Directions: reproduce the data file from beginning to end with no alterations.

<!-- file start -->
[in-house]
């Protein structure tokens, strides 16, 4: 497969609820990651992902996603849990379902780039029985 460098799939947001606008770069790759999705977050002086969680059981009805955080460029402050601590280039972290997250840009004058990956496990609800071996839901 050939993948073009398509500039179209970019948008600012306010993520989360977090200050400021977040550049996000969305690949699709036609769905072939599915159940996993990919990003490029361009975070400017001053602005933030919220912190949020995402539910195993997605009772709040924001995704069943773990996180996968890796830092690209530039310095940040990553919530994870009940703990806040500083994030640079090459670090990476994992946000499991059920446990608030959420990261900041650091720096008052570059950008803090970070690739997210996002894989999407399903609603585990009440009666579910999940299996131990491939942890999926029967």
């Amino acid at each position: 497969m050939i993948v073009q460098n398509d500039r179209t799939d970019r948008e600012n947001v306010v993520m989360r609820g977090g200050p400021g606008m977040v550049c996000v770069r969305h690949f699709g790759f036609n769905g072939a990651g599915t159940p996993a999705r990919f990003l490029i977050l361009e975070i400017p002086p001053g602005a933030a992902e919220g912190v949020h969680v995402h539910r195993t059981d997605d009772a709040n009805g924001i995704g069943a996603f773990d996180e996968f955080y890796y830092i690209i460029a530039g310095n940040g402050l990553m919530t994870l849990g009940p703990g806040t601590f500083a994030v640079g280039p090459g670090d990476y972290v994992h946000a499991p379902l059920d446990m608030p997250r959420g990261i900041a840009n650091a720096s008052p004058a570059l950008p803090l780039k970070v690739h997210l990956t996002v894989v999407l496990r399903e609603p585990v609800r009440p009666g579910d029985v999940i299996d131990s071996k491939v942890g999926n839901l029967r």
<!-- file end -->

[in-house]
């Protein structure tokens, strides 16, 4: 497969609820990651992902996603849990379902780039029985 460098799939947001606008770069790759999705977050002086969680059981009805955080460029402050601590280039972290997250840009004058990956496990609800071996839901 050939993948073009398509500039179209970019948008600012306010993520989360977090200050400021977040550049996000969305690949699709036609769905072939599915159940996993990919990003490029361009975070400017001053602005933030919220912190949020995402539910195993997605009772709040924001995704069943773990996180996968890796830092690209530039310095940040990553919530994870009940703990806040500083994030640079090459670090990476994992946000499991059920446990608030959420990261900041650091720096008052570059950008803090970070690739997210996002894989999407399903609603585990009440009666579910999940299996131990491939942890999926029967």
């Amino acid at each position: 497969m050939i993948v073009q460098n398509d500039r179209t799939d970019r948008e600012n947001v306010v993520m989360r609820g977090g200050p400021g606008m977040v550049c996000v770069r969305h690949f699709g790759f036609n769905g072939a990651g599915t159940p996993a999705r990919f990003l490029i977050l361009e975070i400017p002086p001053g602005a933030a992902e919220g912190v949020h969680v995402h539910r195993t059981d997605d009772a709040n009805g924001i995704g069943a996603f773990d996180e996968f955080y890796y830092i690209i460029a530039g310095n940040g402050l990553m919530t994870l849990g009940p703990g806040t601590f500083a994030v640079g280039p090459g670090d990476y972290v994992h946000a499991p379902l059920d446990m608030p997250r959420g990261i900041a840009n650091a720096s008052p004058a570059l950008p803090l780039k970070v690739h997210l990956t996002v894989v999407l496990r399903e609603p585990v609800r009440p009666g579910d029985v999940i299996d131990s071996k491939v942890g999926n839901l029967r």